Energetic particle (EP) instability models based on gyro-Landau closure techniques (1) have addressed important nonlinear simulation and linear stability survey challenges that will be critical for the understanding and control of burning plasmas in ITER and the next generation of fusion systems. The long-term intermittency and frequency spreading characteristics of saturated Alfvén instabilities (Fig. 1) are important features that will determine peak wall heat loads from escaping energetic ions as well as play a central role in regulating energetic particle anomalous transport levels. Reduced models using gyrofluid closures such as the TAEFL (2) and FAR3d (3) models, allow routine simulation of Alfvénic instabilities far into the nonlinear regime and demonstrate the dependence of the nonlinear dynamics on source-sink balances, zonal flow/current damping, and turbulence levels in the thermal plasma (modeled in Fig. 1 using diffusivities). The efficiency of this approach also facilitates linear instability surveys as profiles/parameters/plasma shapes are varied (Fig. 2); this capability is essential for simulating the dynamical changes that occur in realistic simulations of tokamak discharge evolution.
Reduced physics models for EP instabilities based on gyro-Landau closures (2,3) offer a computationally efficient tool for understanding effects of macroscopic parameters that control the saturated turbulent state of these instabilities. These models are based on an optimized set of closure coefficients that provide good fits to response functions derived from kinetic theory. Wave-particle resonances that exist in phase space are effectively mapped into real space while preserving growth/damping effects associated with EP energy distribution functions. These reduced models have been checked against more complete models (4). In the nonlinear regime, mode-coupling nonlinearities that drive zonal flows, zonal currents, localized flattening in the EP pressure profile, and couple to damped modes are included. The viability of simulating EP modes far into the nonlinear limit with these models is based on using a third order predictor-corrector time stepping algorithm, and the fact that there is no particle noise or small perturbation ordering, as typically limits simulation times for particle-based models. In regimes with moderate drive, balanced sources/sinks and where zonal flows/currents dominate, predator prey phenomena (5) are evident (black waveform in Fig. 1). As diffusivities are lowered or instability drive is increased, bursting phenomena and frequency chirping are observed (green waveform in Fig. 1). Saturation into a steady level can be achieved as EP drive is diminished by EP profile changes (Fig. 3). EP nonlinear transport fluxes (Fig. 4) and 3D convection cell phenomena can also be predicted.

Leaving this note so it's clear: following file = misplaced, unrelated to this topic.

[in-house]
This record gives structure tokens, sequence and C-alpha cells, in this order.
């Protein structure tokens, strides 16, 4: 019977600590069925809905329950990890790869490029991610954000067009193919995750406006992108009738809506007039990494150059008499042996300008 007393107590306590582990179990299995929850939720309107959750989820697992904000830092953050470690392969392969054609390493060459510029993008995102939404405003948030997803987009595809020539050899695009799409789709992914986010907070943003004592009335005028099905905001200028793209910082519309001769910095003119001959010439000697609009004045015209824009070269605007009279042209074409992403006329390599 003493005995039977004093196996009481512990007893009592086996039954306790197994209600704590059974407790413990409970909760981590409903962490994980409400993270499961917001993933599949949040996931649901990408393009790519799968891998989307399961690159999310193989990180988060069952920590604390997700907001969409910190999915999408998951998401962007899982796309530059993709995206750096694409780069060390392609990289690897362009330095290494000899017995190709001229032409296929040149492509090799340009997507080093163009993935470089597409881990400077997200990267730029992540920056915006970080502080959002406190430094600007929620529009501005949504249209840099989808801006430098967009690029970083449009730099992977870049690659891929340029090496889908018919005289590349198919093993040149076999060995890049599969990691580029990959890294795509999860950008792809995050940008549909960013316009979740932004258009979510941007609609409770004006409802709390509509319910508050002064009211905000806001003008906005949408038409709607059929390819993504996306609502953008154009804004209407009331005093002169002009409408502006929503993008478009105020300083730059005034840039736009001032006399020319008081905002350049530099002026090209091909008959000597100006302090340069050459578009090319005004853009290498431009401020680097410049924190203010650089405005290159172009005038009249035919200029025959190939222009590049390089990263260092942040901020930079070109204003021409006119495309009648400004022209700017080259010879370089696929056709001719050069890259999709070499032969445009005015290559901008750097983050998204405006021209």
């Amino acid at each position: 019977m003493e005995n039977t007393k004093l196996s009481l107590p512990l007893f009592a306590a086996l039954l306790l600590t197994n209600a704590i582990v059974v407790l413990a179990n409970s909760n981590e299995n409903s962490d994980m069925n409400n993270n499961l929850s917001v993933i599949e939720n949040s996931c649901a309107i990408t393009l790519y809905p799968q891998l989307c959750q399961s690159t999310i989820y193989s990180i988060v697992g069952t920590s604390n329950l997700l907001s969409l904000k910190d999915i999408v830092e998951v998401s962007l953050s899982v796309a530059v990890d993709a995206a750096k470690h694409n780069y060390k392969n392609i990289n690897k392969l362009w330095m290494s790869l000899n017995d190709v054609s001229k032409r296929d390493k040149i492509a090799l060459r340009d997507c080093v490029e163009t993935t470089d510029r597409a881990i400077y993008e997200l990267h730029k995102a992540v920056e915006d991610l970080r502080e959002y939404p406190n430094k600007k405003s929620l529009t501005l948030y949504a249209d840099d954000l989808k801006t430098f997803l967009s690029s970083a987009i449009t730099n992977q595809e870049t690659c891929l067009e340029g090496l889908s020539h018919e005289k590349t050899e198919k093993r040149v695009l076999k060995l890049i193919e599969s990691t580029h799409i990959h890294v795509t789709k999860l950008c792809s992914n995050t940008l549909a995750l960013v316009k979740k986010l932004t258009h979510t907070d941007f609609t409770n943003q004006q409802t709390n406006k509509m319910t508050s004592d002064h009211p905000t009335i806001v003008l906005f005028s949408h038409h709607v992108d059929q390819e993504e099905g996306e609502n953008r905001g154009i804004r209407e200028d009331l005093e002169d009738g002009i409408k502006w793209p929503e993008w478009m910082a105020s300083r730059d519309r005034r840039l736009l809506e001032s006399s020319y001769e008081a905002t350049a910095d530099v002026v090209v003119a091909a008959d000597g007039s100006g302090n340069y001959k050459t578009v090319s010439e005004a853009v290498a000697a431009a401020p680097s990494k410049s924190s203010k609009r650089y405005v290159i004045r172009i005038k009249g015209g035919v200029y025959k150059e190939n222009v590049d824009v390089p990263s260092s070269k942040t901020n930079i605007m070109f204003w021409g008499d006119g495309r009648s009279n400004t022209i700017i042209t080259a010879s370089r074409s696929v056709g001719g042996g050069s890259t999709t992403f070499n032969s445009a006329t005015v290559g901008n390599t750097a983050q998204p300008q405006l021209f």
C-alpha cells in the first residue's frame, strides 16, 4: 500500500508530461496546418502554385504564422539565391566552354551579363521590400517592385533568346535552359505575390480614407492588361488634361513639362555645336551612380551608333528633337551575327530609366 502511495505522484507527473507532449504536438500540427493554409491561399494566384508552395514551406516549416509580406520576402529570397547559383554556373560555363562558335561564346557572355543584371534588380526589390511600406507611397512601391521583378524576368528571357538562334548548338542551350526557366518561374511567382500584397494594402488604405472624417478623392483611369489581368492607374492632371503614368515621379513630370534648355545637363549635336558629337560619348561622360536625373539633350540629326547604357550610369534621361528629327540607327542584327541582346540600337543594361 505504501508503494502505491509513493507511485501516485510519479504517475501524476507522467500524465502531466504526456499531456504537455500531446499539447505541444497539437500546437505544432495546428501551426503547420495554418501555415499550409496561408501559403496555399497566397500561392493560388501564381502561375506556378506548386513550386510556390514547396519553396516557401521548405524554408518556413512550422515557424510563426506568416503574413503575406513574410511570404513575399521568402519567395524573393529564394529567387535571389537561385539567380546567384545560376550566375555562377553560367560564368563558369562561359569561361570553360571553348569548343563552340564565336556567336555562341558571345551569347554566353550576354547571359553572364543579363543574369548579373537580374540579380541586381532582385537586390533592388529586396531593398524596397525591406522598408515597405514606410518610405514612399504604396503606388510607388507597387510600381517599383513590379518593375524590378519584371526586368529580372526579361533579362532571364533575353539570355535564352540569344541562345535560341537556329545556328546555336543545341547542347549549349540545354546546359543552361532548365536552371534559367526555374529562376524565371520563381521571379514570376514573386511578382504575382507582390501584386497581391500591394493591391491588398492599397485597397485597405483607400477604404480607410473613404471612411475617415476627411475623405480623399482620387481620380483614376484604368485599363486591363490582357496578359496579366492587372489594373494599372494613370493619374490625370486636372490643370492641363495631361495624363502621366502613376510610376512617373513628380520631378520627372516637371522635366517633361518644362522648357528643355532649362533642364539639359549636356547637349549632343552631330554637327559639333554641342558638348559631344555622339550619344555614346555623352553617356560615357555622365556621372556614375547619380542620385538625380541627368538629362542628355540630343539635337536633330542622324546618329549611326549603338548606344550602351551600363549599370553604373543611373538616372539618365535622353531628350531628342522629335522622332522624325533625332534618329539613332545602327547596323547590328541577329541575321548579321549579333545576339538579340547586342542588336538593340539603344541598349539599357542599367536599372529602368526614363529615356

The reversed shear/high bootstrap current tokamak regime offers the possibility of steady-state operation but is often unfavorable for EP-driven instabilities. Reversed shear/high bootstrap current discharge formation is a dynamical process and EP instability evaluation requires consideration of evolving profiles/parameters and plasma shapes. The gyrofluid model provides a unique, efficient multiple eigenmode solver approach that has been applied to these regimes. Low frequency Alfvén-acoustic (BAE/BAAE) instabilities are of particular concern since they can lead to larger radial transport levels than higher frequency AE modes (6). The survey capability of FAR3d has been applied to a DIII-D discharge with evolving q-profiles where multiple low frequency modes were observed (Fig. 2) and the results have shown similarities with the mode frequency evolution from the experiment.
This work was supported by the U.S. Department of Energy under DE-AC05-00OR22725, DE-FC02-04ER54698, and the U.S. DOE SciDAC ISEP Center.
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(2) D. A. Spong, et al., Nuclear Fusion 53, 053008 (2013).
(3) J. Varela, et al., Nuclear Fusion 59, 046017 (2019).
(4) S. Taimoirzadeh, et al., Nuclear Fusion 59, 066006 (2019).
(5) D. A. Spong, Plasma and Fusion Research 9, 3403077 (2014).
(6) W. Heidbrink, et al., 16th IAEA Technical Meeting on Energetic Particles (EPPI 2019).
|Affiliation||Oak Ridge National Laboratory|
|Country or International Organization||United States|